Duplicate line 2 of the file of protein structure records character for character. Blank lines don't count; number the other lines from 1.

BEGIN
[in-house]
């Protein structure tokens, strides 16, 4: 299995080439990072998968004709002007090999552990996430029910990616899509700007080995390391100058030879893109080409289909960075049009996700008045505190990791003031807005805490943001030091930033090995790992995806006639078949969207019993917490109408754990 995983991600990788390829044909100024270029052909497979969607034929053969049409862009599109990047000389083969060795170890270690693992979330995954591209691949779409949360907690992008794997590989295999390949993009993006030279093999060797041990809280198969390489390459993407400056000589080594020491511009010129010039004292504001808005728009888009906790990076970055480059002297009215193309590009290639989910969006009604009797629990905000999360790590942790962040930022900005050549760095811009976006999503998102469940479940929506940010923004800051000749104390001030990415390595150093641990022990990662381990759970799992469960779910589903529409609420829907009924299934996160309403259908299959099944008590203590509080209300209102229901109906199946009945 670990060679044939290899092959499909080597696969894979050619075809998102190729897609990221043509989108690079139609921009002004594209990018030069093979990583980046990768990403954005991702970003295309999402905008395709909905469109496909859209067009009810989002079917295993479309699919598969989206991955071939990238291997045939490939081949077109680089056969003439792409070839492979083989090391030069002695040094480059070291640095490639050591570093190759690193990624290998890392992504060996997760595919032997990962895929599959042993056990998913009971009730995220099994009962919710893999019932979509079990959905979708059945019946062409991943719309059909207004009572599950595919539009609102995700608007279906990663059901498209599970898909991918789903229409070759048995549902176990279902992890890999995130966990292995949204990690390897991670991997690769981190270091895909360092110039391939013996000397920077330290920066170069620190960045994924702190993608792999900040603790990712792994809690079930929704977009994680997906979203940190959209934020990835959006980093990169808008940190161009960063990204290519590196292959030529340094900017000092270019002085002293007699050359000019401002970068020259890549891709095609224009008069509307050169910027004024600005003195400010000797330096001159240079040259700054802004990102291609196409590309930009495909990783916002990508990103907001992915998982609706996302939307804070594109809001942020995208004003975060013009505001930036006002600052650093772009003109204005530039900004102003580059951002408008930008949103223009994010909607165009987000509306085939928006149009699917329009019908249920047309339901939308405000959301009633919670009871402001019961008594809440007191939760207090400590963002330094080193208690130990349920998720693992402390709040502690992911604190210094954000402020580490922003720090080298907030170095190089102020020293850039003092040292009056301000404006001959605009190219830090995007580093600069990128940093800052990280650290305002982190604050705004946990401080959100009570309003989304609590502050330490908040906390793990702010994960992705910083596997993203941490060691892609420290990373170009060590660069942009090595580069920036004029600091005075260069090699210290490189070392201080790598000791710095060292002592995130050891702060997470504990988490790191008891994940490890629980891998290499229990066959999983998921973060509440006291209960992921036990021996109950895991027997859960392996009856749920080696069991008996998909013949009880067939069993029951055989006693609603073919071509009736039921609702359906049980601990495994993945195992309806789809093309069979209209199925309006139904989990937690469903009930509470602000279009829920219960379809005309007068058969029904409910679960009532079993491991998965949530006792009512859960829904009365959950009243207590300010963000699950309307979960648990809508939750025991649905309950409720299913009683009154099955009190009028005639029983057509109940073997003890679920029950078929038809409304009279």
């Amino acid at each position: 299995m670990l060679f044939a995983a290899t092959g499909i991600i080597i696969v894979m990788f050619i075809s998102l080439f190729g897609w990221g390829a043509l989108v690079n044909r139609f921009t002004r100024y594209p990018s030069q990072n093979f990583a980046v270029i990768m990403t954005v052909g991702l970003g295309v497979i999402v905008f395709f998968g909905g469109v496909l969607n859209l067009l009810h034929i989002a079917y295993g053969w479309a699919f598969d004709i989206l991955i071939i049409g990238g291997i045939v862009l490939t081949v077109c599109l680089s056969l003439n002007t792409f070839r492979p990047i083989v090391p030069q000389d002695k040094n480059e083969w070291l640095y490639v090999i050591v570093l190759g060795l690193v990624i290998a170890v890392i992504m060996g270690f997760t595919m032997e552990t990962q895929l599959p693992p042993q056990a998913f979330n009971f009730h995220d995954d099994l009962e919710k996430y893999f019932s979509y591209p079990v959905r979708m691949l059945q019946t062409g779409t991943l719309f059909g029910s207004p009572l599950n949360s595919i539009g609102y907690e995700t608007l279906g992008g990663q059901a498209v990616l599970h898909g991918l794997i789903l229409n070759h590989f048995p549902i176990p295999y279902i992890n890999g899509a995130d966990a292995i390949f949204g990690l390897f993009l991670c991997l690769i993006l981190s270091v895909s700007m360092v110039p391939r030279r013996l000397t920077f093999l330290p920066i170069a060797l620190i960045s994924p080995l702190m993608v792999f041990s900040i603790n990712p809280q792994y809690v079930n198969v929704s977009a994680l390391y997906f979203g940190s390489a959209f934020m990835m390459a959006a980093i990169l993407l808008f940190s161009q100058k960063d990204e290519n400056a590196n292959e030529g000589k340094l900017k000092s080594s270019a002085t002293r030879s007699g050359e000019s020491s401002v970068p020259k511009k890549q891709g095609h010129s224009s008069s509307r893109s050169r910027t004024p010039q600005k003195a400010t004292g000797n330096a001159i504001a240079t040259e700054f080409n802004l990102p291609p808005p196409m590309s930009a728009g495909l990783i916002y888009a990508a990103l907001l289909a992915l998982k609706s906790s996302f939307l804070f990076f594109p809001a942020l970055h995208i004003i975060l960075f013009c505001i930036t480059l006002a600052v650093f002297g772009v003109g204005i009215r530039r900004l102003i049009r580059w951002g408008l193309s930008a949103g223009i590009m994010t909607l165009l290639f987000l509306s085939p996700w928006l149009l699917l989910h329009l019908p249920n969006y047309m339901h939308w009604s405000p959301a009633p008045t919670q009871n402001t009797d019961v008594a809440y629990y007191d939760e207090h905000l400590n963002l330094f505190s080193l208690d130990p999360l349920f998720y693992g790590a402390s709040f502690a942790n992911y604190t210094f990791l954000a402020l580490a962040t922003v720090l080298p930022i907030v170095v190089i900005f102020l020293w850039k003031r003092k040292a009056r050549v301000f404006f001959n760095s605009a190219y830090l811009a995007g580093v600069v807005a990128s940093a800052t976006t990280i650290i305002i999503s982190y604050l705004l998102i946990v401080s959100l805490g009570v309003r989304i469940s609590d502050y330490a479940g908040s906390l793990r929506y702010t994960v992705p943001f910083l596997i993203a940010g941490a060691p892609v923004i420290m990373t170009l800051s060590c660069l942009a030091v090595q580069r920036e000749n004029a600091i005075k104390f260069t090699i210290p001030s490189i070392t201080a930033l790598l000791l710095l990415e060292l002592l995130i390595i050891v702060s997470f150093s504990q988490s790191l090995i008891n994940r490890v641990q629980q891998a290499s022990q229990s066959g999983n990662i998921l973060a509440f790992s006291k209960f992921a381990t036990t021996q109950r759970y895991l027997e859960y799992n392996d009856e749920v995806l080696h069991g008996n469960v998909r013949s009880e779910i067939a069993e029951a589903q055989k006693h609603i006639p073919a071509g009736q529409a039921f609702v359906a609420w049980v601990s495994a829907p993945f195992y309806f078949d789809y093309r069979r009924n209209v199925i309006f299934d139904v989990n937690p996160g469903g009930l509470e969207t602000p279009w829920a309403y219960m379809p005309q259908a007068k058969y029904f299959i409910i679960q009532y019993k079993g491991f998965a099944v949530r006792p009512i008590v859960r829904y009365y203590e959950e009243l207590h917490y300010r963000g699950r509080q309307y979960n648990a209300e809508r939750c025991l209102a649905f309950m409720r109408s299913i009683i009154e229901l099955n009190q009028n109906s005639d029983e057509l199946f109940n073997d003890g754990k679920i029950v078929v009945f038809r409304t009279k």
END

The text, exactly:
């Protein structure tokens, strides 16, 4: 299995080439990072998968004709002007090999552990996430029910990616899509700007080995390391100058030879893109080409289909960075049009996700008045505190990791003031807005805490943001030091930033090995790992995806006639078949969207019993917490109408754990 995983991600990788390829044909100024270029052909497979969607034929053969049409862009599109990047000389083969060795170890270690693992979330995954591209691949779409949360907690992008794997590989295999390949993009993006030279093999060797041990809280198969390489390459993407400056000589080594020491511009010129010039004292504001808005728009888009906790990076970055480059002297009215193309590009290639989910969006009604009797629990905000999360790590942790962040930022900005050549760095811009976006999503998102469940479940929506940010923004800051000749104390001030990415390595150093641990022990990662381990759970799992469960779910589903529409609420829907009924299934996160309403259908299959099944008590203590509080209300209102229901109906199946009945 670990060679044939290899092959499909080597696969894979050619075809998102190729897609990221043509989108690079139609921009002004594209990018030069093979990583980046990768990403954005991702970003295309999402905008395709909905469109496909859209067009009810989002079917295993479309699919598969989206991955071939990238291997045939490939081949077109680089056969003439792409070839492979083989090391030069002695040094480059070291640095490639050591570093190759690193990624290998890392992504060996997760595919032997990962895929599959042993056990998913009971009730995220099994009962919710893999019932979509079990959905979708059945019946062409991943719309059909207004009572599950595919539009609102995700608007279906990663059901498209599970898909991918789903229409070759048995549902176990279902992890890999995130966990292995949204990690390897991670991997690769981190270091895909360092110039391939013996000397920077330290920066170069620190960045994924702190993608792999900040603790990712792994809690079930929704977009994680997906979203940190959209934020990835959006980093990169808008940190161009960063990204290519590196292959030529340094900017000092270019002085002293007699050359000019401002970068020259890549891709095609224009008069509307050169910027004024600005003195400010000797330096001159240079040259700054802004990102291609196409590309930009495909990783916002990508990103907001992915998982609706996302939307804070594109809001942020995208004003975060013009505001930036006002600052650093772009003109204005530039900004102003580059951002408008930008949103223009994010909607165009987000509306085939928006149009699917329009019908249920047309339901939308405000959301009633919670009871402001019961008594809440007191939760207090400590963002330094080193208690130990349920998720693992402390709040502690992911604190210094954000402020580490922003720090080298907030170095190089102020020293850039003092040292009056301000404006001959605009190219830090995007580093600069990128940093800052990280650290305002982190604050705004946990401080959100009570309003989304609590502050330490908040906390793990702010994960992705910083596997993203941490060691892609420290990373170009060590660069942009090595580069920036004029600091005075260069090699210290490189070392201080790598000791710095060292002592995130050891702060997470504990988490790191008891994940490890629980891998290499229990066959999983998921973060509440006291209960992921036990021996109950895991027997859960392996009856749920080696069991008996998909013949009880067939069993029951055989006693609603073919071509009736039921609702359906049980601990495994993945195992309806789809093309069979209209199925309006139904989990937690469903009930509470602000279009829920219960379809005309007068058969029904409910679960009532079993491991998965949530006792009512859960829904009365959950009243207590300010963000699950309307979960648990809508939750025991649905309950409720299913009683009154099955009190009028005639029983057509109940073997003890679920029950078929038809409304009279």